Tired of being tired? With the fatigue-fighting benefits of Japanese red reishi mushrooms, you have a tool to help manage your stress, curb insomnia, and have more energy.

*Traditional Chinese Medicine defines organs as a whole system with a multitude of connections, not just a single physical organ.

Living Healthy with Diabetes

An astonishing one in four people above the age of 65 have adult-onset (type 2) diabetes. Even more have prediabetes—a condition close to, but not yet diabetes. Though it’s exceedingly common, neither type 2 diabetes nor prediabetes should be taken lightly. If not well managed, diabetes can lead to debilitating health problems.

What is type 2 diabetes?

Your pancreas is a busy organ, with one of its most important roles being to make insulin, a hormone that regulates blood sugar levels by acting like a key that unlocks the cell’s ability to take in sugar for energy.

As you may already know, or could at least guess, since there is a type 2 diabetes, there is also a type 1. Type 1 diabetes is a condition in which the person with this disease does not produce insulin. Those with type 2 diabetes do produce insulin, but their cells don’t use it as well as they should, so it’s also called insulin resistance.

With type 2 diabetes, because the cells are unable to take up the circulating sugar, blood sugar can rise—or “spike”—after a meal. Rather than feeling energized and full of vigour though, spiking blood sugar can trigger sluggishness and even extreme exhaustion in some cases.

The problems associated with diabetes

Diabetics must learn to identify symptoms that their blood sugar levels are problematic. Sweating, a rapid heartbeat, slurred speech, numbness in the fingers and toes, headache, and feeling anxious, sleepy, or confused are all signs alerting to dysregulated blood sugar.

Over time, poorly managed diabetes may cause atherosclerosis—or hardening of the arteries—that can lead to heart disease or stroke. It can also lead to vision loss, kidney failure, nerve pain, and more.

Preventing dangerous spikes in blood sugar

One of the most common risk factors for getting type 2 diabetes is being overweight or obese. Though people who aren’t overweight can also end up with diabetes, extra pounds increase the risk. Eating healthy and exercising regularly are two of the most important actions a person can take to decrease the risk of ending up with type 2 diabetes, as well as managing the disease itself.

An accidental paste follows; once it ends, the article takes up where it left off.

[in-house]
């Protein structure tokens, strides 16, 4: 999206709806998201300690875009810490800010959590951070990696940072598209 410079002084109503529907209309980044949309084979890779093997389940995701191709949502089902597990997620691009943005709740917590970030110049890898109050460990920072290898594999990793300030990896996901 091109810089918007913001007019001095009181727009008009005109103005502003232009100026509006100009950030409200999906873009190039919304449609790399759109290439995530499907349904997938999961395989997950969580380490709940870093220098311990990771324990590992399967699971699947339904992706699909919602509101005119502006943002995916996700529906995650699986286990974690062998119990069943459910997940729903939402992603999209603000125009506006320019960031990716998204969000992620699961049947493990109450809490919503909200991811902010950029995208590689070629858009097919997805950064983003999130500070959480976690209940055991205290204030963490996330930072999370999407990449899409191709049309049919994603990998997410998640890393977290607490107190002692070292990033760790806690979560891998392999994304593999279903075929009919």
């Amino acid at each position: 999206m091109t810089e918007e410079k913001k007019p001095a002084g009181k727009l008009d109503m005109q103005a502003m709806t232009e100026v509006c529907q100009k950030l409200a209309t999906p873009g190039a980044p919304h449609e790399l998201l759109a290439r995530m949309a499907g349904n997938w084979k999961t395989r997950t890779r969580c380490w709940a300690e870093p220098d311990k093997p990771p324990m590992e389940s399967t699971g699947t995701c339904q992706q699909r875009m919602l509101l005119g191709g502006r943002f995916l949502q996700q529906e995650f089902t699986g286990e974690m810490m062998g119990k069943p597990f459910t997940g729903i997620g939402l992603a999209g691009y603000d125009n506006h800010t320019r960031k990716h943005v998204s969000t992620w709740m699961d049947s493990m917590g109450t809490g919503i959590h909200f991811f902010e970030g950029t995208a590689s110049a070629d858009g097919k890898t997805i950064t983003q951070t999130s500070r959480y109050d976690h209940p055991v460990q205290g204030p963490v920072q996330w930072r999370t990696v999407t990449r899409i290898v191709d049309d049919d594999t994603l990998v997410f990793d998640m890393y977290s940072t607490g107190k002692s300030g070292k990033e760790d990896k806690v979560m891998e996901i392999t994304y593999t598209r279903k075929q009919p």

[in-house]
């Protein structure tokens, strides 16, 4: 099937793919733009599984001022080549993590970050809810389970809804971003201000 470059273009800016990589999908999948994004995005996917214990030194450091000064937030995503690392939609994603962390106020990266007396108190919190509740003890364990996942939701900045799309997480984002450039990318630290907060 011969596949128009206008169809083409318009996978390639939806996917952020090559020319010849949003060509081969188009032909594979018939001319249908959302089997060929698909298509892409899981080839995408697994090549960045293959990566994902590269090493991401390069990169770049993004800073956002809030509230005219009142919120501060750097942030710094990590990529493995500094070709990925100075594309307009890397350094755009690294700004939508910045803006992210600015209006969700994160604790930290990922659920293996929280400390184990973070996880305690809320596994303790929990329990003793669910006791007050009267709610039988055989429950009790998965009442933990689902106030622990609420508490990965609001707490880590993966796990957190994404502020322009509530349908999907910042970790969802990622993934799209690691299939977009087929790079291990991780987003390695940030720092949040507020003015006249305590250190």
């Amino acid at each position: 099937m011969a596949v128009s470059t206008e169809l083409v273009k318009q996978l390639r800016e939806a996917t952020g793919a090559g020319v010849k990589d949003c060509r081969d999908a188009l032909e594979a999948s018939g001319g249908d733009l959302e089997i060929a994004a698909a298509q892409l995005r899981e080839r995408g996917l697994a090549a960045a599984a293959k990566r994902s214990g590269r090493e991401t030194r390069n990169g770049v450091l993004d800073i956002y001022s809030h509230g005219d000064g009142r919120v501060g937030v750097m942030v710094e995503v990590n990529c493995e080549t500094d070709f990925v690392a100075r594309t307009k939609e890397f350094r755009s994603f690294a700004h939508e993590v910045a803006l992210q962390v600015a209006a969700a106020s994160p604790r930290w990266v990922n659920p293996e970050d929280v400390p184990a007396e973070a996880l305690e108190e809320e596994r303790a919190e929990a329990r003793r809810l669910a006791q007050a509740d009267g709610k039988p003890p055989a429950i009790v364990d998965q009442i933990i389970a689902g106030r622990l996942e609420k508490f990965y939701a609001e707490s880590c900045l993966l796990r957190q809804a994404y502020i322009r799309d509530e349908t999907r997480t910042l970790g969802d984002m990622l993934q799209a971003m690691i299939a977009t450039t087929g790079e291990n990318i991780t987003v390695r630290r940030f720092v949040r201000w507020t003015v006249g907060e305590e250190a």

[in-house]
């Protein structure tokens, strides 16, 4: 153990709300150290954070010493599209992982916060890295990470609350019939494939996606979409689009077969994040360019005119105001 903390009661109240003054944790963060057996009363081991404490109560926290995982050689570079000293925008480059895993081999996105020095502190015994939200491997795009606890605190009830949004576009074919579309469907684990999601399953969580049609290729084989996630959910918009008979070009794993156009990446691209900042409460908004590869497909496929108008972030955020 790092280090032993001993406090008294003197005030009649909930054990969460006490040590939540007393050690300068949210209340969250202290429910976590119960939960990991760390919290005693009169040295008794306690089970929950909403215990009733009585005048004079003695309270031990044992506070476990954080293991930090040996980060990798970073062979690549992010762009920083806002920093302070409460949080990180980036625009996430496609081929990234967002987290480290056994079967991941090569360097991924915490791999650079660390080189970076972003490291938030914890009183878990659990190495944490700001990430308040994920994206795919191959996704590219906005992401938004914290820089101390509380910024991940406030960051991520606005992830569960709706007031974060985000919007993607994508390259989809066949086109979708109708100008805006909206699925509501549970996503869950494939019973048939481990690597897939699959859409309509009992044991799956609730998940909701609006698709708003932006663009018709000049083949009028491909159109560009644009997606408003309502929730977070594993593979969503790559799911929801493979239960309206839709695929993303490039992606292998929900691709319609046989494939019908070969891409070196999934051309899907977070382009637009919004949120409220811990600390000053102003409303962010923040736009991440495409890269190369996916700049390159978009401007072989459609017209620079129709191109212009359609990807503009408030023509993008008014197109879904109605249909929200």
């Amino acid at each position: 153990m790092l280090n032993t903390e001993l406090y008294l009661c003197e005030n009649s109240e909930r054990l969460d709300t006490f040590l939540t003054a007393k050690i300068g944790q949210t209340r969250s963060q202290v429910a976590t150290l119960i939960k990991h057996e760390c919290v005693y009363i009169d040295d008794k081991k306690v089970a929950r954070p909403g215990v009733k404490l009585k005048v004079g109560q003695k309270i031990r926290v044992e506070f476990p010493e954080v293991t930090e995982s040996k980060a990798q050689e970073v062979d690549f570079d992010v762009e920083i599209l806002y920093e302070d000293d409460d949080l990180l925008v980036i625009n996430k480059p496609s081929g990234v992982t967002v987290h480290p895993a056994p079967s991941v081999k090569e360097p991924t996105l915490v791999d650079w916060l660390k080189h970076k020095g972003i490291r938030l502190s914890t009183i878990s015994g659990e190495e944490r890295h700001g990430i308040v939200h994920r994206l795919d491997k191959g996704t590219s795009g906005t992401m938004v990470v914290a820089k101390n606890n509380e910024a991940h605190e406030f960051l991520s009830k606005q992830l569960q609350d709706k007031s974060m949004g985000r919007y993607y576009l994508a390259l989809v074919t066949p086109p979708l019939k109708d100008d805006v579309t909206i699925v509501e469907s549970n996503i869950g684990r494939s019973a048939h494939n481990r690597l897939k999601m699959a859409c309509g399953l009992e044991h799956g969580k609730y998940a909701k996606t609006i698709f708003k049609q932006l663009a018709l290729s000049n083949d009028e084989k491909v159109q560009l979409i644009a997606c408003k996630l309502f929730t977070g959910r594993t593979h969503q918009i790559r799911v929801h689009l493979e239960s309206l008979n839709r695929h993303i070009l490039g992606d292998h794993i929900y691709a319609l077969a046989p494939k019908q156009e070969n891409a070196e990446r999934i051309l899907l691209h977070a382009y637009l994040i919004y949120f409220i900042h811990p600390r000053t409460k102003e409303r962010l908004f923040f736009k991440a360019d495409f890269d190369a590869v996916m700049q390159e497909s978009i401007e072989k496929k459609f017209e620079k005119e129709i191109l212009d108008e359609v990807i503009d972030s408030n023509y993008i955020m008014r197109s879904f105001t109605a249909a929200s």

Fortunately, nature has also provided some herbs—including Japanese red reishi mushroom—that can help you get your blood sugar levels under control.

Hailed as the “Mushroom of Immortality” in the Far East, reishi mushrooms have been used to treat a long list of ailments for over 2000 years. Though Traditional Chinese Medicine doctors have long used red reishi (called ling zhi), to treat diabetes, research is now catching up with how it works.

Studies have found compounds—including polysaccharides—in red reishi mushrooms that help treat and manage diabetes by improving insulin resistance, lowering blood sugar levels, stopping the liver from releasing too much glucose, and decreasing the fat to body weight ratio.

Ways to Manage Anxiety Naturally

While much of the focus in the world of healthcare is often placed on physical wellness, mental wellness is equally important. Anxiety is one of the most commonly experienced mental health issues, and those who suffer know how all-consuming they can be, especially at a time of such uncertainty with the constant influx of bad news regarding the effects of COVID-19.

Anxiety